BJJ Pet Peeves

BJJ Pet Peeves



Training jiu-jitsu makes me happy, and generally being around jiu-jitsu people makes me happy. Of course, sometimes people do silly things, and jiu-jitsu people (present company included) are no exception. Over the years I have borne witness to and, unfortunately, done many such things, and, and when I thought about it, I was able to come up with a pretty long list. I offer them here, in a vaguely chronological order, such that the first ones are more characteristic of newer practitioners and the latter ones of more seasoned practitioners.

Of course, these are biased toward the things that give me pique, and I have a blind spot about what I do that is irritating, so if you have other ideas or pet peeves that I did not mention, post them to comments. I can start with one I am guilty of right now: self-righteousness. How many of these are you guilty of? Post your confessions to comments as well.

It is funny and sometimes annoying when jiu-jitsu people:
  • Wear a gi that doesn’t fit
  • Wear one color gi top and another color bottom to show they own multiple gis
  • Move so tensely they twang like a guitar string
  • Make it obvious they are training because they want to find a significant other
  • Tell the instructors how lucky they are because they “get to train all day”
  • Make an athlete page on Facebook
  • Ask everyone they know to like their athlete page on Facebook
  • Keep asking everyone they know to like their athlete page on Facebook
  • Call their stripes “degrees” (e.g., “I am a third-degree white belt”)
  • Say they “got” the move after drilling it five times
  • Get a tattoo of a jiu-jitsu saying, logo, or image as their gift to themselves for their 3-month training anniversary
  • Say “jits” in any context or for any reason, unless they are stopping others from doing so
  • Demonstrate that they have forgotten what it is like to be new by hesitating or complaining about having to help newer students
  • “Correct” someone else’s technique when they do not know it themselves
  • Discover the ego-inflating art of coaching their partner through a pass, sweep, or finish s/he was legitimately going to get, so they can make it look like they set it up as a learning aid
  • Refuse to move themselves and their partner out of the way of another pair, even though they are stationary and the pair they ran into are still scrambling—and even though everyone knows they know what’s up
  • Try to win the training, rather than try to learn
  • Look around to see who noticed when they hit a sweep or a finish
  • Display obvious disdain to people who do not do two-a-days after they themselves have been doing them for a whole month now
  • Believe they are the first ever to consider quitting the rest of life to focus on jiu-jitsu—and act accordingly
  • Believe the purity and intensity of their love for jiu-jitsu means they are absolved of their other life responsibilities—and act accordingly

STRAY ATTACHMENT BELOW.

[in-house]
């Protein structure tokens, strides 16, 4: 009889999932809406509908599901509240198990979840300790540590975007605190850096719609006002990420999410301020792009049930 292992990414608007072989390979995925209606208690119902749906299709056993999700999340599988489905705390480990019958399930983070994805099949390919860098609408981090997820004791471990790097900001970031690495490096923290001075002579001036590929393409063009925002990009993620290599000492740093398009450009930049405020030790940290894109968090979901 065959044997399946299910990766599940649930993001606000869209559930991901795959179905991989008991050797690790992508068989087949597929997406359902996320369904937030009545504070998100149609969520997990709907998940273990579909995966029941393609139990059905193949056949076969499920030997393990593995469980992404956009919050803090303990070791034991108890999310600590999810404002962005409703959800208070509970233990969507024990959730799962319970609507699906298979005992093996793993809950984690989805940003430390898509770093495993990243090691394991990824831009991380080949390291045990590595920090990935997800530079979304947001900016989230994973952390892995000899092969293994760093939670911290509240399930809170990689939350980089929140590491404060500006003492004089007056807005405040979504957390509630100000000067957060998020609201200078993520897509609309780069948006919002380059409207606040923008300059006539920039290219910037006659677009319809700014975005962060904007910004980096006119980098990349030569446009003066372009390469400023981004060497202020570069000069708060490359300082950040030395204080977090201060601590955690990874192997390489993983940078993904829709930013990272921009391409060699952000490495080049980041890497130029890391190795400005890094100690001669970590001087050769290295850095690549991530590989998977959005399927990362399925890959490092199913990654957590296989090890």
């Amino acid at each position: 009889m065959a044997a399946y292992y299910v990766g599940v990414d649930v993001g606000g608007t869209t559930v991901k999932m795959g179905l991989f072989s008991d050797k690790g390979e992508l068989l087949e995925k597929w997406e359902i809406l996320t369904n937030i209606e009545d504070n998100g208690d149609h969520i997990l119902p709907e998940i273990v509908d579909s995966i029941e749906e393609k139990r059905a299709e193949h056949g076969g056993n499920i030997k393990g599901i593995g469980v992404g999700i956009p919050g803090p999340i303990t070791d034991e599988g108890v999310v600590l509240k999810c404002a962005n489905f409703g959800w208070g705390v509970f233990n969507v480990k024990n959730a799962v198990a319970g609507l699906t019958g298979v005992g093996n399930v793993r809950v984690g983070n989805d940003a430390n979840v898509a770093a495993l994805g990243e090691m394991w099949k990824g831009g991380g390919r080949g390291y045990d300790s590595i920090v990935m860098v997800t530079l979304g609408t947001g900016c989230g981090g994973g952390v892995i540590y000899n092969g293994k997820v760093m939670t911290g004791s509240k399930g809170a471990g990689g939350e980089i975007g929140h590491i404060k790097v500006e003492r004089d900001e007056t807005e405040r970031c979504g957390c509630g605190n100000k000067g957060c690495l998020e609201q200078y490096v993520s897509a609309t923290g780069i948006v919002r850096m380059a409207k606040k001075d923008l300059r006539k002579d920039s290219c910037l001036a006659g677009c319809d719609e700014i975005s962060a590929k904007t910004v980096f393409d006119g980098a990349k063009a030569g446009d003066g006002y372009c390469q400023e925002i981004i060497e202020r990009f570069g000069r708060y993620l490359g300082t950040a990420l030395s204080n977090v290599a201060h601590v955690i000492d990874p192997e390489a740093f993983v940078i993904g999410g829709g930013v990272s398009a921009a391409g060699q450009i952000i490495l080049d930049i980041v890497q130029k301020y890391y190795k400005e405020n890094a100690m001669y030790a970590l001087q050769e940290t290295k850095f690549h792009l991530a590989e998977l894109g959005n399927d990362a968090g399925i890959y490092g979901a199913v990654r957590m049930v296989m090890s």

• Secretly wonder whether the injured guy is stalling about coming back; I mean, he had that major surgery two whole weeks ago.
  • Ask their instructor, during class, about a variation they saw on a YouTube video that “seems like it would work better”
  • Keep doing that, even after their instructor demonstrates the effectiveness of what s/he is showing and eats their lunch during live rolling
  • Take liberties, like somehow never being able to leave work in time to make the warmup, but always making it in time for training
  • Somehow manage to leave work in time to make the seminar with the big-name practitioner, when the seminar starts at the same time as all the classes they are chronically late to
  • Forget that newer students are people, not cannon fodder
  • Talk about how old they feel, especially to someone who is older than they are
  • Phone in their teaching/leadership
  • Take unfair advantage of the frequently poorly-delineated authority differential between upper and lower belts
  • Feel entitled to things that experience in Brazilian Jiu Jitsu does not entitle them to
  • Emphasize to students and others the importance of leaving the ego at the door but fail to practice what they preach
  • Act like they are done learning
  • Fail to recognize that people train for myriad reasons and that there is no one-size-fits-all training regimen
  • Forget why they started training in the first place, to the point where they suck all the fun out of it for themselves and everyone else
What would you add to this list?
Valerie Worthington

Comments

Valerie Worthington

I’d say shadow boxing, bag work, basically any striking as a warm up for a bjj class. We all get it, you’re an MMA monster.

The “but that wouldn’t work on the street” person, particularly when you know that person’s most dangerous action in life was probably taking his/her own cart into the Whole Foods parking lot.

The person who rationalizes getting tapped with a litany of the current injuries that are obviously hindering their ability while at the same time reinforcing my poor telepathic abilities. Lucky me!

Fake Brazilian accents and idioms. Ossssssssssssssss!

Valerie Worthington

amazing list. My humble contribution:

Constantly reference that one time they tapped out a black belt, so they are basically ready for theirs.

Valerie Worthington

This literally made me laugh out loud. I’m guilty of the majority ?. My biggest pet peeve used to be when I was trying to work on a detail on a fundemental move and a white belt would begin to talk me through it assuming I didn’t know what I was doing ?. It doesn’t bother me anymore. Their intentions are usually good ?.

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